The father and mother volcanoes, Imbabura and Cotacachi, stand guard over the valleys and hills where indigenous Otaveleño and mestizo families grow their sustenance. Diverse in their customs, residents are united by their need to work together to improve their communities. They farm corn, potatoes, beans, and other crops, weave textiles and baskets, and commute to Otavalo for secondary education or formal-sector jobs. The Otavaleño are one of Ecuador's indigenous groups most successful at preserving their cultural identity and traditions. Speaking both Kichwa and Spanish, they have learned to negotiate the power structures of their nation while retaining pride in their indigenous heritage. The people of Quichinche work hard and also love to celebrate. In general, they are very welcoming to visitors and enjoy sharing food, joking around, and discussing their culture with guests. The landscape that surrounds their home, meanwhile, offers high lakes, waterfalls, and volcanic peaks to inspire a sense of nature's grandeur. The region's 9000-ft. elevation and proximity to the equator combine to give it consistently comfortable temperatures (50's to 80's) all year round.
Scroll down through the story map below to learn about the communities we partner with and see their locations on a map.
Spring Volunteer Venture Frequently Asked Questions
Do I need vaccinations to go on this trip?
The CDC recommends vaccinations against Hepatitis A, typhoid, tetanus-diphtheria and measles. Yellow fever is recommended for other parts of Ecuador but not necessary in the mountains where we work. Vaccinations are up to your own discretion.
I've heard about the Zika virus. Should I be concerned for my health?
The Zika virus is carried by mosquitoes that generally live below 1200 meters, but Tandana works at much higher elevations--typically above 2000 meters. So the chances of encountering a Zika-carrying mosquito while with Tandana is quite low. Moreover, the main concern for Zika is the damage it can do to fetuses if the mother contracts the virus; for others, the clinical symptoms are mild. Nevertheless, if you plan to travel in lower elevations before or after your time with us, you might want to take precautions with an insect repellant approved by the EPA.
What are the accommodations like?
Tandana's gardening volunteer vacation participants are provided lodging at a wonderful facililty right in Otavalo, Ecuador: Casa Latitud. Rooms all have private baths, comfortable beds, and outlets with the same electricity as the U.S. Wi-fi is available in the common area. Breakfast each day is a treat that offers fresh local fruits and juices, excellent coffee and a selection of hot breakfast items to start your day off right. The garden and patio area are an oasis with a view of 2 inactive volcanos. And the location is perfect for market shopping just 4 blocks away.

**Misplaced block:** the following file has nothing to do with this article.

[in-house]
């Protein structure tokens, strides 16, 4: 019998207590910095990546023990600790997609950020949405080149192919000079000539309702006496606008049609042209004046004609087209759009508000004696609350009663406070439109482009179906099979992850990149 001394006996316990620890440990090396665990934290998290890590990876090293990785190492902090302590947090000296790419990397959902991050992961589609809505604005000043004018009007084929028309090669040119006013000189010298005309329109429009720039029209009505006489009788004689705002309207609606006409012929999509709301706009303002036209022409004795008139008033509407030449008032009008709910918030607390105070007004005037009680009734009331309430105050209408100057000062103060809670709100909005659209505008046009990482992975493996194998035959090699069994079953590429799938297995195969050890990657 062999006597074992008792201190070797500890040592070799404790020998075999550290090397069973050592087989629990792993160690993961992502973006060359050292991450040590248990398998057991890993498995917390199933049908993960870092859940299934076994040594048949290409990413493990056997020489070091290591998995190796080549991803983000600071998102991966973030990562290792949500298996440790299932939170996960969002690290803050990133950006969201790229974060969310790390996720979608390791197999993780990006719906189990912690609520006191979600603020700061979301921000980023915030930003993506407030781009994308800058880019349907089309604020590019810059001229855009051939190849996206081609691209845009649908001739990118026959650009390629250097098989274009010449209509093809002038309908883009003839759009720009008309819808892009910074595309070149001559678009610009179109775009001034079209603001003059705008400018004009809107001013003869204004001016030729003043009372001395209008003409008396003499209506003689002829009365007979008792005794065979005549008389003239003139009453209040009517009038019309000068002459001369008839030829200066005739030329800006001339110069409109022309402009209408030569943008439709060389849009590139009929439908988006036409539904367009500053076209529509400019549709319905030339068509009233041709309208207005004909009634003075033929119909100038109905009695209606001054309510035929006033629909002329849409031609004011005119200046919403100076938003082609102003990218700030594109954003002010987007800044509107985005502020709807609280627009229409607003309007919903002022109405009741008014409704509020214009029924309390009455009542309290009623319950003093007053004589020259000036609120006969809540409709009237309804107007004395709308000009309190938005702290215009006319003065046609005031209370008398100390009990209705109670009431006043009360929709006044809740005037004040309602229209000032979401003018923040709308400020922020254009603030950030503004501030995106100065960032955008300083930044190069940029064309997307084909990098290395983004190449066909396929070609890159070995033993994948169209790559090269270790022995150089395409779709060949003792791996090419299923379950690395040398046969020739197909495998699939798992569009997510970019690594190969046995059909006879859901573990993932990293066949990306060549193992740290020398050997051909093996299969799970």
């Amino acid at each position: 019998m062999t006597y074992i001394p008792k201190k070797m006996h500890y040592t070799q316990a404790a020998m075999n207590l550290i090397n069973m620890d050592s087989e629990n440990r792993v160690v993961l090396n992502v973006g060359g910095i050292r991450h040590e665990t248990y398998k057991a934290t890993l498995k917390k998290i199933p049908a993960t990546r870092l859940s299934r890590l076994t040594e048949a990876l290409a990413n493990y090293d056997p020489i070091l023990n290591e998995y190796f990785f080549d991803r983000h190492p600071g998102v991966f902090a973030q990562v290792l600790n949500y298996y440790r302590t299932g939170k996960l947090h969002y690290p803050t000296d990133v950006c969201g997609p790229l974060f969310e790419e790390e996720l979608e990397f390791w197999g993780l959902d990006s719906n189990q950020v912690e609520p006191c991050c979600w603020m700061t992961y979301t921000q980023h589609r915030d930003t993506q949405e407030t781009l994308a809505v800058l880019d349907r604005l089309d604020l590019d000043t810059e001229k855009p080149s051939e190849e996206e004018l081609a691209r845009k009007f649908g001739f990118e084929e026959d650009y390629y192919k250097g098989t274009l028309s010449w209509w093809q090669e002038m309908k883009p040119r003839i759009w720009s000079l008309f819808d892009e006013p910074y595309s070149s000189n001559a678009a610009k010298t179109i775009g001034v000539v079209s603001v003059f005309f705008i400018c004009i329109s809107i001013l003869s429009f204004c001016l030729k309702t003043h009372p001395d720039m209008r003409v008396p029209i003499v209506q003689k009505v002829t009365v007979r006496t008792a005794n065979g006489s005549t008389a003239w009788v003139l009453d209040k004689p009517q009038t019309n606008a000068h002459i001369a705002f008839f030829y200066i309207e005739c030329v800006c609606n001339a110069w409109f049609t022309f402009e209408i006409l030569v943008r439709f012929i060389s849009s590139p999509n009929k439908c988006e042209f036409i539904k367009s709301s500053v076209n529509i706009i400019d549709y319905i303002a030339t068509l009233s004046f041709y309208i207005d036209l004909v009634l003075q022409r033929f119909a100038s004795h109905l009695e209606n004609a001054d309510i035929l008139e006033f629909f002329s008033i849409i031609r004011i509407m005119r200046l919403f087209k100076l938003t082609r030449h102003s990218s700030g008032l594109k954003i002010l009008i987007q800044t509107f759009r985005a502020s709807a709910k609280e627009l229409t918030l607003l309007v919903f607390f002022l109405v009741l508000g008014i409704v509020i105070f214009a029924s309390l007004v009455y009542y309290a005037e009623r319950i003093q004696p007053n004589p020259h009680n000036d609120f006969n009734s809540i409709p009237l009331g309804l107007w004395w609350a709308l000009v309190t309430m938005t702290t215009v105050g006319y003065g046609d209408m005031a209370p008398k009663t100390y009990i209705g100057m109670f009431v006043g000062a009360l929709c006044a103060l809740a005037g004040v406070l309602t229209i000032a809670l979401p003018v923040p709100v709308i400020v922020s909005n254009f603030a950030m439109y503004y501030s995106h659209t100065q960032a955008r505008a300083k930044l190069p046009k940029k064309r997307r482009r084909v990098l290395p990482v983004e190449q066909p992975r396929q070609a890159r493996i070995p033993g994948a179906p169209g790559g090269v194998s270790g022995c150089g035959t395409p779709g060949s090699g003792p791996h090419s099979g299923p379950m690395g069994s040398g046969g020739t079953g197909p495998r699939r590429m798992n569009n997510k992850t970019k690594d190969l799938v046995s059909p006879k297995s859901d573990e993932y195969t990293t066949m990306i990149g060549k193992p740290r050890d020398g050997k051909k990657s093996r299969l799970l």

Will my electronic devices work in Ecuador?
Yes, Ecuador uses the same electrical currents and plugs as the United States does, so you don't need a special adapter.
What kind of clothing, etc. should I pack?
We will send you a "welcome" packet about a month before your departure, which includes a suggested packing list.
What if I don't speak Spanish?
It's not necessary to speak Spanish in order to do good work and have a good time on this trip. You'll learn the important basics during orientation, and Tandana staff will be able to translate for you.
Who leads the groups of volunteers? Who do I turn to when I need help?
All of Tandana's volunteer programs are led by a team of Program Coordinators who have first-hand knowledge of the region, speak both Spanish and English, have expertise in experiential education and group leadership, hold WFA (Wilderness First Aid) or other certifications that have prepared them to handle emergencies, and are caring and capable individuals. Our permanent local staff is always on hand to help with translation, activities, logistics, and anything else to make sure the volunteers' experience is the best it can possibly be. See here for bios of some Program Coordinators.
What if I can't find the answer to my question on the FAQ page?
Please email your question to us at firstname.lastname@example.org, and we'll answer it as quickly as we can.